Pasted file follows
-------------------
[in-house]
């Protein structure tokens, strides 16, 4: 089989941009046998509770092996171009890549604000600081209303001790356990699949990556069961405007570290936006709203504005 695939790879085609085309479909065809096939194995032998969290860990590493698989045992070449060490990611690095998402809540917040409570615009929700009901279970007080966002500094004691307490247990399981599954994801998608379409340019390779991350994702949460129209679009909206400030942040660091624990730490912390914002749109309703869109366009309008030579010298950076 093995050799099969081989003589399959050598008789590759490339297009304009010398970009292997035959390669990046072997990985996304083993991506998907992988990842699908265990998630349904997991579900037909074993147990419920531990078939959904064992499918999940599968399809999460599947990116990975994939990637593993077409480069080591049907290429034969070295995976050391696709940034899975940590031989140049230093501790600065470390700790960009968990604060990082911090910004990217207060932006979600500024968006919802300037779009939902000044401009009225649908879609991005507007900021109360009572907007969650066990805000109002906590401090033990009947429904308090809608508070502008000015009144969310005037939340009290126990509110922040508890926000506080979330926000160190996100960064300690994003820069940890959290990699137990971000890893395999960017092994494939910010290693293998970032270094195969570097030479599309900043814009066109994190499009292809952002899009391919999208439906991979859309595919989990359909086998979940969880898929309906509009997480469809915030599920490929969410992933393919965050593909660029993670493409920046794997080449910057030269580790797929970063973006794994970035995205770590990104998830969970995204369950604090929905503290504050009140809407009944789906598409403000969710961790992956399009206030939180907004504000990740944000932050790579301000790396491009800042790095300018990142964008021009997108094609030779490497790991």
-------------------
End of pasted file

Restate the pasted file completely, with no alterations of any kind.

[in-house]
């Protein structure tokens, strides 16, 4: 089989941009046998509770092996171009890549604000600081209303001790356990699949990556069961405007570290936006709203504005 695939790879085609085309479909065809096939194995032998969290860990590493698989045992070449060490990611690095998402809540917040409570615009929700009901279970007080966002500094004691307490247990399981599954994801998608379409340019390779991350994702949460129209679009909206400030942040660091624990730490912390914002749109309703869109366009309008030579010298950076 093995050799099969081989003589399959050598008789590759490339297009304009010398970009292997035959390669990046072997990985996304083993991506998907992988990842699908265990998630349904997991579900037909074993147990419920531990078939959904064992499918999940599968399809999460599947990116990975994939990637593993077409480069080591049907290429034969070295995976050391696709940034899975940590031989140049230093501790600065470390700790960009968990604060990082911090910004990217207060932006979600500024968006919802300037779009939902000044401009009225649908879609991005507007900021109360009572907007969650066990805000109002906590401090033990009947429904308090809608508070502008000015009144969310005037939340009290126990509110922040508890926000506080979330926000160190996100960064300690994003820069940890959290990699137990971000890893395999960017092994494939910010290693293998970032270094195969570097030479599309900043814009066109994190499009292809952002899009391919999208439906991979859309595919989990359909086998979940969880898929309906509009997480469809915030599920490929969410992933393919965050593909660029993670493409920046794997080449910057030269580790797929970063973006794994970035995205770590990104998830969970995204369950604090929905503290504050009140809407009944789906598409403000969710961790992956399009206030939180907004504000990740944000932050790579301000790396491009800042790095300018990142964008021009997108094609030779490497790991």